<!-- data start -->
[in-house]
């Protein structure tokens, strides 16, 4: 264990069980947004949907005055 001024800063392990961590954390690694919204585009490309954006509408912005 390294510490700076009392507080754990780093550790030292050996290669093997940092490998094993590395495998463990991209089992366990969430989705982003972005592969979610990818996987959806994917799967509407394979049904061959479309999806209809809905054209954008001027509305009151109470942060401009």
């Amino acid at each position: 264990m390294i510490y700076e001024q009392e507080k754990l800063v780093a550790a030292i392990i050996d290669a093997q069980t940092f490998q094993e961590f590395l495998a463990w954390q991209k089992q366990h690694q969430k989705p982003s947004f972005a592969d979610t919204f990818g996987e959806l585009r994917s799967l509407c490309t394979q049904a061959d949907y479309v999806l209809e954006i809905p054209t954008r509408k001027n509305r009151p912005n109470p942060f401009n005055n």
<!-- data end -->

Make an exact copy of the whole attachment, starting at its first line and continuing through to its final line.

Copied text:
[in-house]
């Protein structure tokens, strides 16, 4: 264990069980947004949907005055 001024800063392990961590954390690694919204585009490309954006509408912005 390294510490700076009392507080754990780093550790030292050996290669093997940092490998094993590395495998463990991209089992366990969430989705982003972005592969979610990818996987959806994917799967509407394979049904061959479309999806209809809905054209954008001027509305009151109470942060401009």
């Amino acid at each position: 264990m390294i510490y700076e001024q009392e507080k754990l800063v780093a550790a030292i392990i050996d290669a093997q069980t940092f490998q094993e961590f590395l495998a463990w954390q991209k089992q366990h690694q969430k989705p982003s947004f972005a592969d979610t919204f990818g996987e959806l585009r994917s799967l509407c490309t394979q049904a061959d949907y479309v999806l209809e954006i809905p054209t954008r509408k001027n509305r009151p912005n109470p942060f401009n005055n």